In Defense Of Moving

In Defense Of Moving

Packing up your life can be a pain. Here's why it's actually awesome.

Nicolas Huk

To put it simply, moving isn't easy. It's also my reality. Currently, a majority of what needs to be packed is covering ever available surface of my family's kitchen and living room. The rest of the house, however, is nearly empty; a curious combination of chaos and calm. Walking through the space is reminiscent of a scene straight out of "The Hoarders." Even with the knowledge that each truckload to our storage unit (a temporary solution until my parents find someplace to rent) reduces the towers of boxes, the room never seems to look any different. I'm convinced that our possessions multiply during the night.

As overwhelming as it is to see the entirety of a family of four's lives in a single room, I personally find the observation that all of those possessions can fit in one space even more intriguing. Spread throughout the house, they established a building as our home. Our plates decorated with roosters were in the kitchen cupboards. Our coats hung in the mudroom. Pictures of our family sat on the shelves next to the fireplace. Without those familiar items on display, a place I've called my home for (more or less) the past six years is starting to feel strangely foreign.

Yet, somewhere between the stress and the confusion as to why someone packed silverware with the vintage sports memorabilia, something miraculous happens. In order to pack up your belongings, they must be sorted through and (perhaps) organized. That is where moving can transform into one of the best experiences out there.

Looking through my own possessions never fails to interest me. The objects we surround ourselves with often say a lot about a person; sometimes, things we never realized before. For example, for the past several years, I had it in my head that I tend towards a minimalist lifestyle. However, after packing four large boxes of books and lunging at a pile of subpar photos of New York City my grandparents took in 1947 as my mom went to throw them away, I can no longer say the same (in my defense, I'm going to use them to decorate my dorm room).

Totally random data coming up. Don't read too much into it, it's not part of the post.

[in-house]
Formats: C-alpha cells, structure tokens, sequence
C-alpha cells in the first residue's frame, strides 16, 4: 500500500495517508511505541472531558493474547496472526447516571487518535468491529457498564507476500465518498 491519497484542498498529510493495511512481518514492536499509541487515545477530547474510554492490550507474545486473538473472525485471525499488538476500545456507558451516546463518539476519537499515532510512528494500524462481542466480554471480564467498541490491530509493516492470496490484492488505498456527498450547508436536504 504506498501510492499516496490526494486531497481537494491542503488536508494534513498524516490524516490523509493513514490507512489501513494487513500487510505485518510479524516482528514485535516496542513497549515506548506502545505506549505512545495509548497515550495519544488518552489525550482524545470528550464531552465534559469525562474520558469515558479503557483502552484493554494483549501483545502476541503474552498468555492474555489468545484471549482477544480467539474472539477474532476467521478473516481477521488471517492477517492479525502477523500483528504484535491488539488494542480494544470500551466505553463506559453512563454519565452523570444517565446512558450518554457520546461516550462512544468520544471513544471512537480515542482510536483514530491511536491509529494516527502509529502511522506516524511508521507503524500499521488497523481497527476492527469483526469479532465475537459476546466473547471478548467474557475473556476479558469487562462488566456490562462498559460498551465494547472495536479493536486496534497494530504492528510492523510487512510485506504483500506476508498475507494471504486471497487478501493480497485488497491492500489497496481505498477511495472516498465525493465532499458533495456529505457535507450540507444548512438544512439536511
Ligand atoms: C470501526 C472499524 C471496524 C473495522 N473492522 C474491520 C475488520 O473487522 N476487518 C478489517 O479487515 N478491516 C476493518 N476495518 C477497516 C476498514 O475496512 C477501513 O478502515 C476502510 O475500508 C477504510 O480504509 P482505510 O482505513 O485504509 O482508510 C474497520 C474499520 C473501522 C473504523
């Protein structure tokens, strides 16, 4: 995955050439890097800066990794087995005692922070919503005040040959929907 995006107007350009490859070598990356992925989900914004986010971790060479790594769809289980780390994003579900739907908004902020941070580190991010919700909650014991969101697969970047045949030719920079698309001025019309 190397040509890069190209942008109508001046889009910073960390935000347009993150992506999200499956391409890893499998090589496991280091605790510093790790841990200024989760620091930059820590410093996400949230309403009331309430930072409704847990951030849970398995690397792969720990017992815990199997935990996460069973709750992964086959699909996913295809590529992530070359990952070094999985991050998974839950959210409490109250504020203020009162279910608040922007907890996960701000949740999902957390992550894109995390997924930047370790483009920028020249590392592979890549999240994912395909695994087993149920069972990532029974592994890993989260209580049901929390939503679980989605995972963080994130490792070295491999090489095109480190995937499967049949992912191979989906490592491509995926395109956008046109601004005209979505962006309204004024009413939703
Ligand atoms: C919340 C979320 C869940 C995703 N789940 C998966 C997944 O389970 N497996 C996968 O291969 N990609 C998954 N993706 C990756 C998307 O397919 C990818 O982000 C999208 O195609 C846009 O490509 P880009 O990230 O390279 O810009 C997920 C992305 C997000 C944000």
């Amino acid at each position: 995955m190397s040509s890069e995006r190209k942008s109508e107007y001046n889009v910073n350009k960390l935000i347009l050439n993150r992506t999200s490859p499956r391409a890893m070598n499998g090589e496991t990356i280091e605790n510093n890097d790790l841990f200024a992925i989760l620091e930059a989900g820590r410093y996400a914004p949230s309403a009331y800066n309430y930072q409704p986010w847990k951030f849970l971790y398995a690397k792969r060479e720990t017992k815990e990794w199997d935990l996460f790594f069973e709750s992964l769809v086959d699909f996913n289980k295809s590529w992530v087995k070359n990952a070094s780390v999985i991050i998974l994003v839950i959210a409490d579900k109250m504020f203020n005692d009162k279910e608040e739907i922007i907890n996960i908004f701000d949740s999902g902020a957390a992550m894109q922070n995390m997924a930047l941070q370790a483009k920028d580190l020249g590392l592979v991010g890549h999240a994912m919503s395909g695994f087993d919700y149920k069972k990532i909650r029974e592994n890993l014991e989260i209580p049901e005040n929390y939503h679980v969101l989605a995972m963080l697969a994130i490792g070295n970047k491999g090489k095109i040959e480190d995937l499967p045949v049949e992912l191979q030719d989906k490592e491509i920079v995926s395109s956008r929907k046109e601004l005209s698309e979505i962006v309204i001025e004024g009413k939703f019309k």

What you throw away, on the other hand, can show how you've changed. In practice, it's a process that's difficult to see, but it's pretty obvious when the ghosts of your former self are staring back up at you from your closet floor. (Apparently, I used to be really into foreign currency and stickers?) How easy it is to let those versions of yourself go is another story.

Yet, I find the best moments of moving are the ones that are shared, revisiting the memories that only resurface with prompts from the physical world. For example, seeing photos of your dad in all his '70s glory, or marveling at the tiny Cinderella costume you wore when you were 2. The purging of horrendous childhood-made pottery becomes a sarcastically solemn ceremony, while the discovery of a toy "Star Wars" blaster and a few light sabers turn the box-filled living room into a giggle-infested battlefield.

Since I can never refuse the chance to use a gaudy metaphor, these moments are the stars that make looking at the night sky so wonderful. Often, revisiting the past is more enjoyable than you may think. In short, don't be afraid or discouraged to move. Take the opportunity to explore your life a little before you bring it somewhere new. I promise it's worth it.

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This article has not been reviewed by Odyssey HQ and solely reflects the ideas and opinions of the creator.
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